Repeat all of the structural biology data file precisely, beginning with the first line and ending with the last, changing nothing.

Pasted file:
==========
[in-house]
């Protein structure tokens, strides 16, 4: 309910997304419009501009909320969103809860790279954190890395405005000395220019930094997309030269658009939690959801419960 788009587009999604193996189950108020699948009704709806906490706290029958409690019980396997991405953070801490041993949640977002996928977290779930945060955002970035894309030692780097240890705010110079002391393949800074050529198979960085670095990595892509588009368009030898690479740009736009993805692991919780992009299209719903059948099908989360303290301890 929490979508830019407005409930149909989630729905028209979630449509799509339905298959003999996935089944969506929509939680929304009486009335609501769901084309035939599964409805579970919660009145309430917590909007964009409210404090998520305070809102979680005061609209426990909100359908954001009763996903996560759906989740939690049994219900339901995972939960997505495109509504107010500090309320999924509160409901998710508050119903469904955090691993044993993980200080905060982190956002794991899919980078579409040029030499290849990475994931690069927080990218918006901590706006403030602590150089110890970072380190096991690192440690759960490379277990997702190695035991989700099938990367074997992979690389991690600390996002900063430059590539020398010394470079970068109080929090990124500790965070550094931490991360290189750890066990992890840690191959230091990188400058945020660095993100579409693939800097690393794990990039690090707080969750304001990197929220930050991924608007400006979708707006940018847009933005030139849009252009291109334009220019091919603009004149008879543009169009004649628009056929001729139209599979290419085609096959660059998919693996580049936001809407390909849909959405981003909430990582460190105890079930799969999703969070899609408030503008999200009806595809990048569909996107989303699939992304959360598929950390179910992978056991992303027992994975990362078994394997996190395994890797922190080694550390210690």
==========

[in-house]
């Protein structure tokens, strides 16, 4: 309910997304419009501009909320969103809860790279954190890395405005000395220019930094997309030269658009939690959801419960 788009587009999604193996189950108020699948009704709806906490706290029958409690019980396997991405953070801490041993949640977002996928977290779930945060955002970035894309030692780097240890705010110079002391393949800074050529198979960085670095990595892509588009368009030898690479740009736009993805692991919780992009299209719903059948099908989360303290301890 929490979508830019407005409930149909989630729905028209979630449509799509339905298959003999996935089944969506929509939680929304009486009335609501769901084309035939599964409805579970919660009145309430917590909007964009409210404090998520305070809102979680005061609209426990909100359908954001009763996903996560759906989740939690049994219900339901995972939960997505495109509504107010500090309320999924509160409901998710508050119903469904955090691993044993993980200080905060982190956002794991899919980078579409040029030499290849990475994931690069927080990218918006901590706006403030602590150089110890970072380190096991690192440690759960490379277990997702190695035991989700099938990367074997992979690389991690600390996002900063430059590539020398010394470079970068109080929090990124500790965070550094931490991360290189750890066990992890840690191959230091990188400058945020660095993100579409693939800097690393794990990039690090707080969750304001990197929220930050991924608007400006979708707006940018847009933005030139849009252009291109334009220019091919603009004149008879543009169009004649628009056929001729139209599979290419085609096959660059998919693996580049936001809407390909849909959405981003909430990582460190105890079930799969999703969070899609408030503008999200009806595809990048569909996107989303699939992304959360598929950390179910992978056991992303027992994975990362078994394997996190395994890797922190080694550390210690």